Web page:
What Workers Comp Covers (Health)
Workers compensation health insurance exists for the protection of workers, but unfortunately it is also an oft-abused product. Recent studies suggest that a small portion of workers comp claims are fraudulent, but perhaps even more are "exaggerated". As a result, of the need to balance workers protection with fraud reduction, states have instituted layers of regulations and the practice of workers comp in the legal profession thrives. We are not attorneys, nor are we state-level workers comp experts, so always seek the guidance of professionals for actual issues. Your employer or employers insurer can answer most specific questions about your particular workers comp coverage.
In general, however, here are some of the cases that may be covered by workers comp, and how the coverage may coordinate with other payers.
- If an injury occurred while performing work duties or an illness was caused directly by work, it is likely covered. This is really the classic case of what workers comp is for.
- Pre-existing injuries or illnesses that are made worse by performing job tasks may be covered by workers comp.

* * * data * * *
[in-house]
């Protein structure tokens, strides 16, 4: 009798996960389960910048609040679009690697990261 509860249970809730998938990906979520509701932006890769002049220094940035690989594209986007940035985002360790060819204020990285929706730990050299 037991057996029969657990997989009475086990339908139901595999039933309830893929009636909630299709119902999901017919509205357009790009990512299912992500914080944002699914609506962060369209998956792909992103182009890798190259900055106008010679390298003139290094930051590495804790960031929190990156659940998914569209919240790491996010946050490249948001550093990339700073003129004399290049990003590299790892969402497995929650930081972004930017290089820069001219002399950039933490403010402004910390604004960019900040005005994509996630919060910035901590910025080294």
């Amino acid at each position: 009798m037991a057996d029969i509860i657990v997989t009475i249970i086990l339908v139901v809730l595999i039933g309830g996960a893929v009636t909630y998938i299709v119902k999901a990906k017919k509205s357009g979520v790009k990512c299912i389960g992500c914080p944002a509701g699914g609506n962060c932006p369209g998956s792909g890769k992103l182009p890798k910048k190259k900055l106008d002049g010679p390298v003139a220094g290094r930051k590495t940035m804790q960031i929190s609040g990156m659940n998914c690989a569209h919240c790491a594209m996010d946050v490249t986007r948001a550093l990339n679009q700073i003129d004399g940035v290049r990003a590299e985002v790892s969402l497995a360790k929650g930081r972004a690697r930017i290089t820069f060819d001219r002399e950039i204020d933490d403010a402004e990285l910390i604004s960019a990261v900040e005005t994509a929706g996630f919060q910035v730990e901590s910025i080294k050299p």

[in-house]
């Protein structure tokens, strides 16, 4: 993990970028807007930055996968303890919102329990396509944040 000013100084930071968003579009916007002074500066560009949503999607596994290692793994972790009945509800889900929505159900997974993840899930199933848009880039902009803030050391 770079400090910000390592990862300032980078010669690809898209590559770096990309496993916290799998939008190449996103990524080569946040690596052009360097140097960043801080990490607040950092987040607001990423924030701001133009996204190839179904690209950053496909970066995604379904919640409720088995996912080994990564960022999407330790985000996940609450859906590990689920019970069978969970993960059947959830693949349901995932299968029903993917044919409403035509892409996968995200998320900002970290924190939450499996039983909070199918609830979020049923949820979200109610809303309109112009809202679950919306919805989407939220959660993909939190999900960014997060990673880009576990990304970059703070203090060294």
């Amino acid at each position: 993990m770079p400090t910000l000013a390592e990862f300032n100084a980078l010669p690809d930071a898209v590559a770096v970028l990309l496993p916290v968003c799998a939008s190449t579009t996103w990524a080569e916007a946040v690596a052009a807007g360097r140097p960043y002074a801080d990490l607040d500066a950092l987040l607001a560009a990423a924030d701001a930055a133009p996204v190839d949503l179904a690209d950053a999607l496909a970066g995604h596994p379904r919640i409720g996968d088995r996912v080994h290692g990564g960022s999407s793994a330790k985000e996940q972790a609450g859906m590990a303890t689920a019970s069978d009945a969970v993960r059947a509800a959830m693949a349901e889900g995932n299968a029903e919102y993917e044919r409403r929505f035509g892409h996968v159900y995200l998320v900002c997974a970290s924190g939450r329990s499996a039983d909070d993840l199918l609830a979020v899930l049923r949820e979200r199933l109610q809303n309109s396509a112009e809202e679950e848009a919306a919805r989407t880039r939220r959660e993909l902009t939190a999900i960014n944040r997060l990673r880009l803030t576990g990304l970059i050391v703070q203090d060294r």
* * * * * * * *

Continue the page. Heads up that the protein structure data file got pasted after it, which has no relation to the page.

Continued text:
- Reasonable and necessary care is a condition of most workers comp plans. This means that the care you receive must be considered standard medical given the medical condition you have. It is important to coordinate your work-related medical care with your employer or workers comp insurer.
- For longer-term disability cases, health costs will likely shift away from workers comp to a disability plan, or ultimately Medicare. Medicare becomes the primary medical payer for disabled individuals after 29 months from the injury date, assuming all eligibility requirements have been met and approval by Medicare has been given.
Keep in mind, there is much more to workers comp than health insurance. Work with your employer, insurer, or another professional to fully understand how it applies to your specific situation.